Litigation finance is booming. And as lawyers well know, with great expansion comes great… regulation. At last week’s most interesting conference on litigation finance, hosted by IMN, I learned about the latest developments at a panel entitled “Regulatory, Ethical, and Court-imposed Restrictions on Litigation Finance.”
Moderator Daniel Saval, partner at Kobre & Kim, opened by observing that the regulation of litigation finance is evolving and unsettled. It’s governed by a patchwork of regulatory sources, at both the federal and state levels, and new laws and regulations are constantly emerging.
One reason for all the regulatory activity: litigation finance is becoming more and more widely permitted. There was little need for regulation in the past, when the practice was flat-out banned in many jurisdictions by laws against champerty and maintenance.
As Professor Anthony Sebok of Cardozo Law explained, the bias against allowing strangers to get involved in the legal cases of others was strong, for much of Anglo-American legal history. According to Alan Zimmerman of the Law Finance Group, the prohibition on champerty goes back to at least 1275, when the Statute of Westminster went into effect.
But all this started to change in the last 100 years or so — and to change rapidly in the last 50 years. Today, about half of U.S. jurisdictions allow strangers to help strangers bring suits for pretty much any reason. There are some restrictions in some jurisdictions; for example, per Sebok, Peter Thiel’s bankrolling of Hulk Hogan’s lawsuit against Gawker could have been challenged as contrary to Florida public policy. But if the motive is profit, litigation financing is allowed in such major jurisdictions as California an New York.
(A practice pointer, from Zimmerman: when entering into a litigation financing contract, pay attention to the choice of law clause. Pick a state you have some connection with that doesn’t have a ban on champerty — he likes California, where his own firm is based — and provide that disputes arising out of the contract will be resolved under the laws of that state.)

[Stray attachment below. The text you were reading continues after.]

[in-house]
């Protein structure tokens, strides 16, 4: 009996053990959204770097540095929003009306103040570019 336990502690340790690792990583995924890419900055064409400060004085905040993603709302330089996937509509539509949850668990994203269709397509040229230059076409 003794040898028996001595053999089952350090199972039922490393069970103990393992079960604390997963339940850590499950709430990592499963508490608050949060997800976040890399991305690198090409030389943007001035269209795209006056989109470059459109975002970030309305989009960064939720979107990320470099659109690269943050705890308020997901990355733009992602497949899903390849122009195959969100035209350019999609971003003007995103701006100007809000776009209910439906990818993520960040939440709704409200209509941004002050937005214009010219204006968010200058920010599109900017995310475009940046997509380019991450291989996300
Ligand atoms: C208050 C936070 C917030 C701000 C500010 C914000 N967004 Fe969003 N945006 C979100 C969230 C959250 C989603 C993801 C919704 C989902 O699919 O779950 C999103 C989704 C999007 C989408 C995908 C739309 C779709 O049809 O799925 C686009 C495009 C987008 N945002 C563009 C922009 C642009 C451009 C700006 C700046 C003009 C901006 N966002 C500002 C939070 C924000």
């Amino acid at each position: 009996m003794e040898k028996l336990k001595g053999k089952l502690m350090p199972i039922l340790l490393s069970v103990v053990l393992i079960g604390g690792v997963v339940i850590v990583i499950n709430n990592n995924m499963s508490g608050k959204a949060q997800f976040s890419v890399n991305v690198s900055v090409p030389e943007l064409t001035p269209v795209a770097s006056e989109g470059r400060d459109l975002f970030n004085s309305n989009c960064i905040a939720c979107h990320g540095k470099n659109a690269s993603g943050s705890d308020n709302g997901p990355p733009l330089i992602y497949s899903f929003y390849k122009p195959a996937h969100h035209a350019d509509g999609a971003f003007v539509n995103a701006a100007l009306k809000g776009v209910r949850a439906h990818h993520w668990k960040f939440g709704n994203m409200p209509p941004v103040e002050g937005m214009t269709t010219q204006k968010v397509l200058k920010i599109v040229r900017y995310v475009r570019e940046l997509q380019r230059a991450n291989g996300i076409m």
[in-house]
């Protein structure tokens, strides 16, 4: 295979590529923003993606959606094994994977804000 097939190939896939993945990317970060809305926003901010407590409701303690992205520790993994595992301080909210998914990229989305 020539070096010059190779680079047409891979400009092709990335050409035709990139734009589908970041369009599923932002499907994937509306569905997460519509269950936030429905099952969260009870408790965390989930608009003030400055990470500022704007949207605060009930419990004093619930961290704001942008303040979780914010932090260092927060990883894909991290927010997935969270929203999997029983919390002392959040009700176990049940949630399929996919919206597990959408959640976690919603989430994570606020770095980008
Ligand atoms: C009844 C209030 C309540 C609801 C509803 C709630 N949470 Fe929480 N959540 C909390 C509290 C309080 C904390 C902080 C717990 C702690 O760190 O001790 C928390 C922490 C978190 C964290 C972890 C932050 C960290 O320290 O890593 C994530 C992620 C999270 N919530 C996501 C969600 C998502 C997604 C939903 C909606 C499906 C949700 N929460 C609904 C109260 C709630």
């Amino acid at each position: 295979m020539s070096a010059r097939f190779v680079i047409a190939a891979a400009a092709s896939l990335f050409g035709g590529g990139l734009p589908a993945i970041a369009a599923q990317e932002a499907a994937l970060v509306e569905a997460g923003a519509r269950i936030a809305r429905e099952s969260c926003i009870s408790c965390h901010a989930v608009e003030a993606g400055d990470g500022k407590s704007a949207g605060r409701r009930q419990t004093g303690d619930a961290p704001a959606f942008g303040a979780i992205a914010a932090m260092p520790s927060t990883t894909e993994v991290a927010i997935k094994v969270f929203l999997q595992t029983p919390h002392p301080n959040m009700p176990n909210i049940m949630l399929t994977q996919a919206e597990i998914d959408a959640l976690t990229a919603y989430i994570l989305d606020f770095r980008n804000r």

Just because a state allows litigation financing does not end the inquiry. Funders and fundees must also consider all relevant bodies of law that might apply. For example, in New York, proposed legislation would apply the usury laws to consumer litigation finance, limiting the per-annum rate of return a funder can receive. (But note that the bills under consideration focus on consumer litigation finance, not the commercial litigation finance that is the focus of the industry.)
One of the hotbeds of legal and regulatory activity in the litigation finance space relates to disclosure of funding arrangements. For example, on the state level, Wisconsin just passed a law requiring disclosure of litigation funding arrangements. On the federal side, the Northern District of California adopted a rule in January 2017 requiring disclosure in the class-action context, and Judge Dan Polster (N.D. Ohio), who is overseeing multidistrict litigation over liability for the opioid crisis, entered an order requiring in camera disclosure of any funding.
Alan Zimmerman said he has no problem with this. In his view, telling the defendant that the plaintiff has access to capital — and won’t just roll over for lack of resources — can help speed resolution of the litigation, benefiting both plaintiff funder. To the extent that civil litigation is a form of economic combat, there’s no harm in letting your adversary now that you come to the battle fully armed.
Professor Sebok acknowledged this perspective, but explained why many litigation financiers have concerns over disclosure rules. First, there’s still some uncertainty over the degree of protection that courts will give to parties and funders when it comes to attorney-client privilege and attorney work product. Second, there’s a practical fear that disclosure requirements will allow defendants to wreak mischief by ginning up satellite litigation over waiver and privilege, making funding more difficult and more expensive.
Sebok added that the benefits of disclosure have not been well articulated. Some cite fears of the court having a conflict of interest because of a financing arrangement — but most funders are not publicly traded, making it unlikely that judges would be invested. Some point to concerns over making sure that the plaintiffs’ lawyers don’t allow the funders to control the direction of the litigation — but lawyers already have these ethical obligations, and there’s no real evidence that this is currently a problem anyway.
David Spiegel, managing director at GLS Capital, suggested that litigation finance firms should come together, perhaps in some sort of trade association or other organization, to develop and propose a set of disclosure rules that they can live with. As suggested by Sebok, such rules could call for limited disclosure focused on verifying a lack of conflicts — for example, in camera disclosure to the court, rather than public disclosure to the world, and disclosure of a summary of the agreement, as opposed to the complete funding arrangement.
Whether litigation financiers like it or not, more regulation is coming their way. So funders should proactively propose some reasonable regulations, instead of waiting for unreasonable ones to be forced upon them.
David Lat is editor at large and founding editor of Above the Law, as well as the author of Supreme Ambitions: A Novel. He previously worked as a federal prosecutor in Newark, New Jersey; a litigation associate at Wachtell, Lipton, Rosen & Katz; and a law clerk to Judge Diarmuid F. O’Scannlain of the U.S. Court of Appeals for the Ninth Circuit. You can connect with David on Twitter (@DavidLat), LinkedIn, and Facebook, and you can reach him by email at email@example.com.